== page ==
Examining Patients’ Perceptions of Care to Identify Opportunities for Quality Improvement in Psychiatric Inpatient Hospitals
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Our objectives were to examine patients’ perceptions with psychiatric care to prioritize action for quality improvement (QI), and to explore differences in care experiences across domains of care by sample subgroups in psychiatric inpatient hospitals.
Analysis of frequency, central tendency, and variation examined the distribution of 11,778 Inpatient Consumer Surveys (ICS), from 67 psychiatric inpatient hospitals, by domain of care and Likert scale. The percentage of patients responding positively to each domain of care was evaluated. A performance–importance matrix was constructed to identify key drivers and prioritize action for QI. Chi-squared, t test, and analysis of variance (ANOVA) analyses evaluated the experiences of care by sample subgroups.
Overall, patients tended to be satisfied with the care received. However, patients perceived their care differently across hospitals. Hospitals scored lower in the rights domain, mainly attributed to problems with communication between patients and hospital staff. Patients’ care experiences varied among sample subgroups; however, four sample characteristics were common to all domains of care. Patients who were Latinos, aged 65 years and older, who completed the survey at discharge, before leaving the hospital, had a higher perception of care across all domains of care.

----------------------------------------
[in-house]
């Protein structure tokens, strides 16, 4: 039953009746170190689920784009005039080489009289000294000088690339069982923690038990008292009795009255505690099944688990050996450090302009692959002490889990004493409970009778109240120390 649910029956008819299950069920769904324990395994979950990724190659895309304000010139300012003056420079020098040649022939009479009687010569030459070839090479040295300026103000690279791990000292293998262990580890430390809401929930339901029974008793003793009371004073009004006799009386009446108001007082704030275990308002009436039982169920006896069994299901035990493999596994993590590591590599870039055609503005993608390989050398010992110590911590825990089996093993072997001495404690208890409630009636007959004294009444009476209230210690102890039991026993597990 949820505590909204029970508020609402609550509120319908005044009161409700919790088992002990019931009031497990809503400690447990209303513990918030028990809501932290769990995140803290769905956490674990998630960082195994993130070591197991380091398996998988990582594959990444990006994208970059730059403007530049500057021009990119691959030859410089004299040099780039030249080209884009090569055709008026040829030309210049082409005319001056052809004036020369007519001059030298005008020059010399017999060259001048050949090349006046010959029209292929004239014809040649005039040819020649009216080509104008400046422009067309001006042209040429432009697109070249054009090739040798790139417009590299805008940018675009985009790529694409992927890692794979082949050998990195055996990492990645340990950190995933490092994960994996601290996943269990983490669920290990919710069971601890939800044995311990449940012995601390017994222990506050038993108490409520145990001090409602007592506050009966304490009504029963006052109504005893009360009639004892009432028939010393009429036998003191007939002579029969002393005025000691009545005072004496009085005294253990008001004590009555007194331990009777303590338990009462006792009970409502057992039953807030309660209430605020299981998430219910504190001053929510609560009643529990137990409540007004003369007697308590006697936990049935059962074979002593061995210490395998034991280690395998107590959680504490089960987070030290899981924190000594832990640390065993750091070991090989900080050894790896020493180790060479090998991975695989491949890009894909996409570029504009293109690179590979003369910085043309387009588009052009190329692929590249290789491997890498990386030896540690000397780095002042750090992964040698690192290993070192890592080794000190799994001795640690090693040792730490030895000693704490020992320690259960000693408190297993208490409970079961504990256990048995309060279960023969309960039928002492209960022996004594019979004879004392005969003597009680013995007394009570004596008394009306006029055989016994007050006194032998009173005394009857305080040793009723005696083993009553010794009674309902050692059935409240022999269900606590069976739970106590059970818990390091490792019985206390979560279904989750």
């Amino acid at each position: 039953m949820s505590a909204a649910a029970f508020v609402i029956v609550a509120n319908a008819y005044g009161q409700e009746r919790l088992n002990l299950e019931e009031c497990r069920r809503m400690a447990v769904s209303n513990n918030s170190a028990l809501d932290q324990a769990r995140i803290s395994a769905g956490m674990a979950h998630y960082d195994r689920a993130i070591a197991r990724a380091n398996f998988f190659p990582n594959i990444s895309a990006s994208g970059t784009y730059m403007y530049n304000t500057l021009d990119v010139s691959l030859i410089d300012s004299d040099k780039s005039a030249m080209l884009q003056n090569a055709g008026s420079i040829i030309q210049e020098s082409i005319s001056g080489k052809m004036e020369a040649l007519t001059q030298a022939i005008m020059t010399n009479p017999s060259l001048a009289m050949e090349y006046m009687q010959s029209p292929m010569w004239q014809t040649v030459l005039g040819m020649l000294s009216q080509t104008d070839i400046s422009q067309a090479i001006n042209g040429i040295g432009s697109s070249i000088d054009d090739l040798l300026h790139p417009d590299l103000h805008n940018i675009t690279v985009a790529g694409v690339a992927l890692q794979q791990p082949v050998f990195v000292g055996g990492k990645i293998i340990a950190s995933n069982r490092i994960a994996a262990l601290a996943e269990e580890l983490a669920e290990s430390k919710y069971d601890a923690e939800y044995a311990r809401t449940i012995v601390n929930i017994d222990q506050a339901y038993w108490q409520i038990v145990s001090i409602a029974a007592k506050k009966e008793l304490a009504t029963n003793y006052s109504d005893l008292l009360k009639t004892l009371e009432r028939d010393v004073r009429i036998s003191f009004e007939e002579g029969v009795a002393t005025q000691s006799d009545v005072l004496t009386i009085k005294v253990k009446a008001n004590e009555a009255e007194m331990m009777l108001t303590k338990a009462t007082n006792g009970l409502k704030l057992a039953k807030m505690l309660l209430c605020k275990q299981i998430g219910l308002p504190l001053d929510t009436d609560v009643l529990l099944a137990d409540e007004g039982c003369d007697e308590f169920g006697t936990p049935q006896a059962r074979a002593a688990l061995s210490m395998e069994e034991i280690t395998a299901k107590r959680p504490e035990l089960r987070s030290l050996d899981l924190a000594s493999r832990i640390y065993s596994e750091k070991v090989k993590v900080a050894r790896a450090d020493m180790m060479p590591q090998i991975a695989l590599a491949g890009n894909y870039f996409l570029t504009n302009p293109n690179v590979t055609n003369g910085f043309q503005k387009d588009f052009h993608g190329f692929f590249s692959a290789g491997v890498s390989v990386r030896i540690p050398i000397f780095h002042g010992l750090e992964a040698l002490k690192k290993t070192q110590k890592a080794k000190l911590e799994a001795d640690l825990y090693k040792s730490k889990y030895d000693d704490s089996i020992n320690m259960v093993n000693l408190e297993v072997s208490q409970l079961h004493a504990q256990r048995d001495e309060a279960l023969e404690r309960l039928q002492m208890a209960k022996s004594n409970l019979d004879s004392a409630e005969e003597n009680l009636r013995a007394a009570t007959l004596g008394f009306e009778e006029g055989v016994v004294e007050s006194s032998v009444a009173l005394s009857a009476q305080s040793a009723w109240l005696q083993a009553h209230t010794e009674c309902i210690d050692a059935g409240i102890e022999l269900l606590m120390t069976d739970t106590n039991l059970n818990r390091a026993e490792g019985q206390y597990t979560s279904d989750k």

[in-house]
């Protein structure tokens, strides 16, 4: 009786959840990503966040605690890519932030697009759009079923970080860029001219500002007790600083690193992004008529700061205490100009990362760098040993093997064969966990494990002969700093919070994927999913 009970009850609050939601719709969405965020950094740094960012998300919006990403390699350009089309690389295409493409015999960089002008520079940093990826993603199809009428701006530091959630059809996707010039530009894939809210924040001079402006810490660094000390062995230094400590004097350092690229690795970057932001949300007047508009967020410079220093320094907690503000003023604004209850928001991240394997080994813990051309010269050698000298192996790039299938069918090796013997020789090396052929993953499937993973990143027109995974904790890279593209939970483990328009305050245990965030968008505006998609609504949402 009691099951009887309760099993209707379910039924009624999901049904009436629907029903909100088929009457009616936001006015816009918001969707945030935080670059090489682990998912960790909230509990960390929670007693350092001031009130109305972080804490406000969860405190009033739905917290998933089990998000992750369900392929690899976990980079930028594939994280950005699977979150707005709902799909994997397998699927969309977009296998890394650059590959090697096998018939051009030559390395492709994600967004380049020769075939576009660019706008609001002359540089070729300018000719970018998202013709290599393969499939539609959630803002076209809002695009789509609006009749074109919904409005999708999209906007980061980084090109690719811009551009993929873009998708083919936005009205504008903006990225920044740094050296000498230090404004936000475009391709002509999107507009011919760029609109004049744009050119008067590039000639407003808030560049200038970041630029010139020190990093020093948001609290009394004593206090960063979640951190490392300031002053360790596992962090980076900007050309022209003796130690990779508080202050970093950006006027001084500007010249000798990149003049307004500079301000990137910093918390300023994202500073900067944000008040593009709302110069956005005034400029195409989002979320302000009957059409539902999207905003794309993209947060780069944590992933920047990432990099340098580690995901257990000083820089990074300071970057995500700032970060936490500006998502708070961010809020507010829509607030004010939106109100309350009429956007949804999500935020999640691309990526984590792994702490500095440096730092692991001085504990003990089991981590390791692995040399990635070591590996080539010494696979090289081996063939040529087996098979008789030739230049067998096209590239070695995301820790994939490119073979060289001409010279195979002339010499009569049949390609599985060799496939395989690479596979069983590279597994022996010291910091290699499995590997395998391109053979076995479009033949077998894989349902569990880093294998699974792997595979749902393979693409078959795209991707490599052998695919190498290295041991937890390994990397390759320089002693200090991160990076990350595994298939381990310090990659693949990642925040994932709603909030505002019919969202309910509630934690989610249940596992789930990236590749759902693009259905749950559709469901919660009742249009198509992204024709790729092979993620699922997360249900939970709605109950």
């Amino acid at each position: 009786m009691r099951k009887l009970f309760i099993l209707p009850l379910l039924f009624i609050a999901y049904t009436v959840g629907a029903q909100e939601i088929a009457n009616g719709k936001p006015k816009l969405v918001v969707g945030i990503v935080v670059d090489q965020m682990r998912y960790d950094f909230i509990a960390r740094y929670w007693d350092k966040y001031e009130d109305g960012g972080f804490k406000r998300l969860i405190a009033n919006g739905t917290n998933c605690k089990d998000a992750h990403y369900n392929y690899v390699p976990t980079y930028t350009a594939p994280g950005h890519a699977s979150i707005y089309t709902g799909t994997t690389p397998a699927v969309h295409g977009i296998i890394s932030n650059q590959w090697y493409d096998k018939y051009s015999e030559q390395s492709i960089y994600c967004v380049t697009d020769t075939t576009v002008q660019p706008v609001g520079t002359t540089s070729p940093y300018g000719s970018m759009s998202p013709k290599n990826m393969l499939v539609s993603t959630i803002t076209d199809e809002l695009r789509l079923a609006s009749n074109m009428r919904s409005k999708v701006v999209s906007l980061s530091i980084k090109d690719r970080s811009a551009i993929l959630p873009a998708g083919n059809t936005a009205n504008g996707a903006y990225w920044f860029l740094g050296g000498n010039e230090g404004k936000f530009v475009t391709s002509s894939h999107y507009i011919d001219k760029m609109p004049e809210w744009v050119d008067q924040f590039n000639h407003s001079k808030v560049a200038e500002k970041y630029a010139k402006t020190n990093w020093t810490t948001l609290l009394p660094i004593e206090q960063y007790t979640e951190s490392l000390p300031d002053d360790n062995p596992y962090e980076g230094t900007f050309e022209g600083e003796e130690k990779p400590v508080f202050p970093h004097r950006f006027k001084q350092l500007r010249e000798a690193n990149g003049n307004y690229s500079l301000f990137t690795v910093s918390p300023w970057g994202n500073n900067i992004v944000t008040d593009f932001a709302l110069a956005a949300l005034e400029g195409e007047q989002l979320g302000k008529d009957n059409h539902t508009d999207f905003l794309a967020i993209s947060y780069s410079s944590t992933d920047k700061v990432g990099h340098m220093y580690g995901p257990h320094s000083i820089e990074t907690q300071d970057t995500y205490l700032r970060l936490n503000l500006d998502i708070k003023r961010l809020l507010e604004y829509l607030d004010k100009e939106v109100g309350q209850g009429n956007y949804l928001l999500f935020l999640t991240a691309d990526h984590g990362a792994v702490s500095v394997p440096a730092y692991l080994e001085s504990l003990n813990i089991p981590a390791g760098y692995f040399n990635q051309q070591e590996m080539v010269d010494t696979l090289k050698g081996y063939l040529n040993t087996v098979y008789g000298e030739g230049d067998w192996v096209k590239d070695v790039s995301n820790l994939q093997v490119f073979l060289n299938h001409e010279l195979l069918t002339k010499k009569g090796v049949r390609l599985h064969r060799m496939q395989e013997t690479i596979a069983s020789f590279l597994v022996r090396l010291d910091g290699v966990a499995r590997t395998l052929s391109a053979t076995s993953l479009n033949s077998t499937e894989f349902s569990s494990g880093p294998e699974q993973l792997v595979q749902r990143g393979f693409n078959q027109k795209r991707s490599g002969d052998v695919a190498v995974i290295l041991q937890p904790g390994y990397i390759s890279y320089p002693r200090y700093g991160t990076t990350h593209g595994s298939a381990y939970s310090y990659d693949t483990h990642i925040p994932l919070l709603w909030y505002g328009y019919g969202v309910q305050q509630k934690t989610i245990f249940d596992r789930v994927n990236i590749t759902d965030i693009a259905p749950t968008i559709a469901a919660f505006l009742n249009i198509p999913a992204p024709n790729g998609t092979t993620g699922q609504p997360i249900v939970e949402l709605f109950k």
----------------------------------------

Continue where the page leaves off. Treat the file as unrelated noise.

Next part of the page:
Either an examination of the individual items on the ICS or the aggregation of them by domain of care, the ICS could be a significant tool for hospitals that continuously strive to improve the quality of care provided to psychiatric patients in a time driven by the needs and expectations of consumers.
KeywordsCare Experience Psychiatric Inpatient Mental Healthcare High Perception Survey Scale
The study design, collection, analysis, interpretation of the data; and the writing, review, and approval of the manuscript were fully funded by the National Association of State Mental Health Program Directors Research Institute, Inc. (NRI).
The author also acknowledges the key contribution of Lucille Schacht, PhD, for her guidance through the development of this research study; and Kristin Nelyon, MA, for proofreading the manuscript.
No potential conflicts of interest need to be disclosed.
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